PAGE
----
History of Archaeological Methods

The development of archaeological methods has been major. One of the early attempts to develop methods was by al-Hamadani of Yemen. His work is summarized as follows: “– observing and describing the site, — excavating and recording of finds with exact origin, descriptions and measurements, — using knowledge of Himyarite inscriptions, — analyzing the findings in light of religious and historical texts and oral history”. Al-Idrisi’s work was particularly for Egyptology and it includes study of sediments to see the indication of the flood level and chemical analysis of clay in building materials.

Richard Colt-Hoare was one of the earliest modern archaeologists and it is possible that he was the first one to use a trowel for careful excavation. The terms he invented to categorize and describe his findings are still in use.

Augustus Pitt-Rivers was a major figure in the development process. He developed a type of typology which helps with the dating purposes and has to do with the similarity of objects. He had the first archaeological timing system that was based on importance and not beauty.

The man that can be legitimately called Father of Archaeology is William Flinders Petrie. He created a serialization technique which is a way of situating an object within a series and it permitted accurate dating long before the technology we have today.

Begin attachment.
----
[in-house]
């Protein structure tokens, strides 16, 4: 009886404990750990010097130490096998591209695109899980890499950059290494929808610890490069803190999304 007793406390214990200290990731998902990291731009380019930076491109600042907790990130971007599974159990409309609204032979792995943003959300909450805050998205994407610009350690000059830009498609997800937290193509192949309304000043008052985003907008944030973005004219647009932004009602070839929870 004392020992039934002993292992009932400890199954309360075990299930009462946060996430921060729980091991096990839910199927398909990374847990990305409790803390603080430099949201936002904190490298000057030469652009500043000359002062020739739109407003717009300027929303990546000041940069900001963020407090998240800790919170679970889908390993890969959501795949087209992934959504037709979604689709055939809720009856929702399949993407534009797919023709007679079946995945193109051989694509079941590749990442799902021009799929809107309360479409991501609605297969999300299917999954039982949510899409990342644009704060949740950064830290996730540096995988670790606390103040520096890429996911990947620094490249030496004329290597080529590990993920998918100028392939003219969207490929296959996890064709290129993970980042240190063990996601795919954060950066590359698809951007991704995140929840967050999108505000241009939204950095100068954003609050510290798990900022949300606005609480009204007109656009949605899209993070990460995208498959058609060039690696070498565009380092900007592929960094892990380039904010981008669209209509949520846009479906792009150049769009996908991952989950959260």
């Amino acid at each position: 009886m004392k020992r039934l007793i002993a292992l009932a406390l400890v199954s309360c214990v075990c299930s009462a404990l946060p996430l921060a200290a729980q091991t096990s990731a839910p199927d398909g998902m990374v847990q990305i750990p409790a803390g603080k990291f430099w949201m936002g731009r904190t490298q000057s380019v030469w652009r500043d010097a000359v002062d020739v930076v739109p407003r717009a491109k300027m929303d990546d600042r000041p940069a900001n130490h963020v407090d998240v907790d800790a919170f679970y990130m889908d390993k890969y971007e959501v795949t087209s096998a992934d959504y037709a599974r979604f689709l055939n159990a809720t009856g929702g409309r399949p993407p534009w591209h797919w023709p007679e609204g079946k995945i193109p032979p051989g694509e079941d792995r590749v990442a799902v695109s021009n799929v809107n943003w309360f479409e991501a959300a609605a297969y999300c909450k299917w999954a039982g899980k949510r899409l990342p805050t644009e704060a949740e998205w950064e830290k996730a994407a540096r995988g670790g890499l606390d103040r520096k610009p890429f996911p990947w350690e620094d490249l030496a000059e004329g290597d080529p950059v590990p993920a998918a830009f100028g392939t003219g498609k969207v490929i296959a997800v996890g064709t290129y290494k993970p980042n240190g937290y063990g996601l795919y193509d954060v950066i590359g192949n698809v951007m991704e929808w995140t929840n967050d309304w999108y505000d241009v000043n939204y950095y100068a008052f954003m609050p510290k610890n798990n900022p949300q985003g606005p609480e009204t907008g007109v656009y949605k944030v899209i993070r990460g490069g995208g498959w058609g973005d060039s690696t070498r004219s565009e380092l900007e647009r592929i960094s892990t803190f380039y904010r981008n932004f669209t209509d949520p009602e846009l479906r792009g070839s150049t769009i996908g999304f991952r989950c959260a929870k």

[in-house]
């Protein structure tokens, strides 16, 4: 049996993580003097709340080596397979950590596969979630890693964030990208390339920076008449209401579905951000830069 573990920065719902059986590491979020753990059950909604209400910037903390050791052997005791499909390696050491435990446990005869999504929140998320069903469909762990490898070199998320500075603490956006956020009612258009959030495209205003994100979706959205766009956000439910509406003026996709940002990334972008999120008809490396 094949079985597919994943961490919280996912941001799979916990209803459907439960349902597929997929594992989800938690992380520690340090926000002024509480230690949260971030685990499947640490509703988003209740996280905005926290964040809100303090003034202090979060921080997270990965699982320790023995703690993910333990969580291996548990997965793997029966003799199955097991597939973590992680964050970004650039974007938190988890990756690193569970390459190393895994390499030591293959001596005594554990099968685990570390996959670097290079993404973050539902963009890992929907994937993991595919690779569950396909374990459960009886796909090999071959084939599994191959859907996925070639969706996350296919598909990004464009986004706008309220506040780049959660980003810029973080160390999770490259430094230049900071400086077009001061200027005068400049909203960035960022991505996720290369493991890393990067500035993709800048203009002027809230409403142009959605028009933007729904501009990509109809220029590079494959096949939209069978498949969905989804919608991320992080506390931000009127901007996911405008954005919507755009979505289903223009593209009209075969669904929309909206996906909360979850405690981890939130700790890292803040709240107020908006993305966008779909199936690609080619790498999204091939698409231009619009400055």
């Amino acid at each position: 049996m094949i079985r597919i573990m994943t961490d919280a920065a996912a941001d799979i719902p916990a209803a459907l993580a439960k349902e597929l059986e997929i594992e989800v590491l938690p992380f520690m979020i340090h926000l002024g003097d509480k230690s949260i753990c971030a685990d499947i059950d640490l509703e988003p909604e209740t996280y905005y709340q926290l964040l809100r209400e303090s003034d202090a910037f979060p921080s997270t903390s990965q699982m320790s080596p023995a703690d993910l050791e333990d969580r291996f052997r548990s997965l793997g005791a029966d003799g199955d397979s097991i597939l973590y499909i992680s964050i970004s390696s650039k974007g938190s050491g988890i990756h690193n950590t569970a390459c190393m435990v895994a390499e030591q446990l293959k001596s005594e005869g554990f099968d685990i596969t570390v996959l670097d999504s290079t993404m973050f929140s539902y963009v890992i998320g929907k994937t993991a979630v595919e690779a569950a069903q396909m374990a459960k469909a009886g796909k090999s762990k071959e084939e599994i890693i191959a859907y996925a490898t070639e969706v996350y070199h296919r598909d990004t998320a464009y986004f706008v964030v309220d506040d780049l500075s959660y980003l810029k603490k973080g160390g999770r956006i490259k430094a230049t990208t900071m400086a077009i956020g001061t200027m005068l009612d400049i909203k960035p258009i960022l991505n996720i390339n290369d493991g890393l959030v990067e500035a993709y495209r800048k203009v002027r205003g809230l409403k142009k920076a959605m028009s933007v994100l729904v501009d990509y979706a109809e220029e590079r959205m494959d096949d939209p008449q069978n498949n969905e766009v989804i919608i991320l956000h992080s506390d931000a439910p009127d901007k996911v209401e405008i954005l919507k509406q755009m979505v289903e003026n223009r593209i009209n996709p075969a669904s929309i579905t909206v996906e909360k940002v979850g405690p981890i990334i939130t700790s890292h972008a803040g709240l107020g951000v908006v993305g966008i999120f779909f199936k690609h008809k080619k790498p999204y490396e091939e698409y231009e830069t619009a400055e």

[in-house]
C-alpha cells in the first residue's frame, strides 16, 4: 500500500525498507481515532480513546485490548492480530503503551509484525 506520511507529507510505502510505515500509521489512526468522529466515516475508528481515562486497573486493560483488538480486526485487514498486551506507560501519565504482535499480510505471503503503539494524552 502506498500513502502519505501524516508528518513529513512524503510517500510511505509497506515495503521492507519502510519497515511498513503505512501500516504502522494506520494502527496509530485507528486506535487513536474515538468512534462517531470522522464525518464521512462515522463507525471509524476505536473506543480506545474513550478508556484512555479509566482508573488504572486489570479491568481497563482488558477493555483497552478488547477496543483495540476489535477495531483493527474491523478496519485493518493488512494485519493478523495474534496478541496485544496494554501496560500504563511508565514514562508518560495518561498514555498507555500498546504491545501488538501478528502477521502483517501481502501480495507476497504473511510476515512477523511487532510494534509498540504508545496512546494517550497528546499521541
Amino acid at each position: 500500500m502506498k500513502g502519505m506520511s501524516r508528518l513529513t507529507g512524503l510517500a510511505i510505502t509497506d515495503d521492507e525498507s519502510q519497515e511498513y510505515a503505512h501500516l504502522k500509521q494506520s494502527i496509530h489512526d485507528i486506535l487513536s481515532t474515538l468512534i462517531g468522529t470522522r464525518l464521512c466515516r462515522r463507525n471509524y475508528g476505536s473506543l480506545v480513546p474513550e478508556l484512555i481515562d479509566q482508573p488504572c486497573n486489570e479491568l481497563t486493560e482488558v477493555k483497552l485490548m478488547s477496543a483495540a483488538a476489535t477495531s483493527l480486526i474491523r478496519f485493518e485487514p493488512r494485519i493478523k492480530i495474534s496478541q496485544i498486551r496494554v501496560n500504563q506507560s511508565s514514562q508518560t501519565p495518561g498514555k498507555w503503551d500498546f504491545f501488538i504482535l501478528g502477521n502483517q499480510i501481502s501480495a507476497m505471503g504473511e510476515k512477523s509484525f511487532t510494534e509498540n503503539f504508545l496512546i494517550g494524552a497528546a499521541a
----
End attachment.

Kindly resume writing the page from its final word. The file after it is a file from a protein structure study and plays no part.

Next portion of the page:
It was the idea of Mortimer Wheeler to lay a site out in a grid pattern. It forms the basis of excavation technique, but it is slowly being let go when methods have developed.

The first chance for archaeologists to practice urban archeology was during the Second World War when the cities were emptied. The latest major step in archeology was the invention of radiocarbon dating. The theory was introduced by American scientist Willard Libby in 1949 and after his time it was made fact. Radiocarbon dating is revolutionary, but it has many limitations. Another modern technique development is geophysical survey which allows archaeologist study the formations of the ground before making the decision of where to dig.

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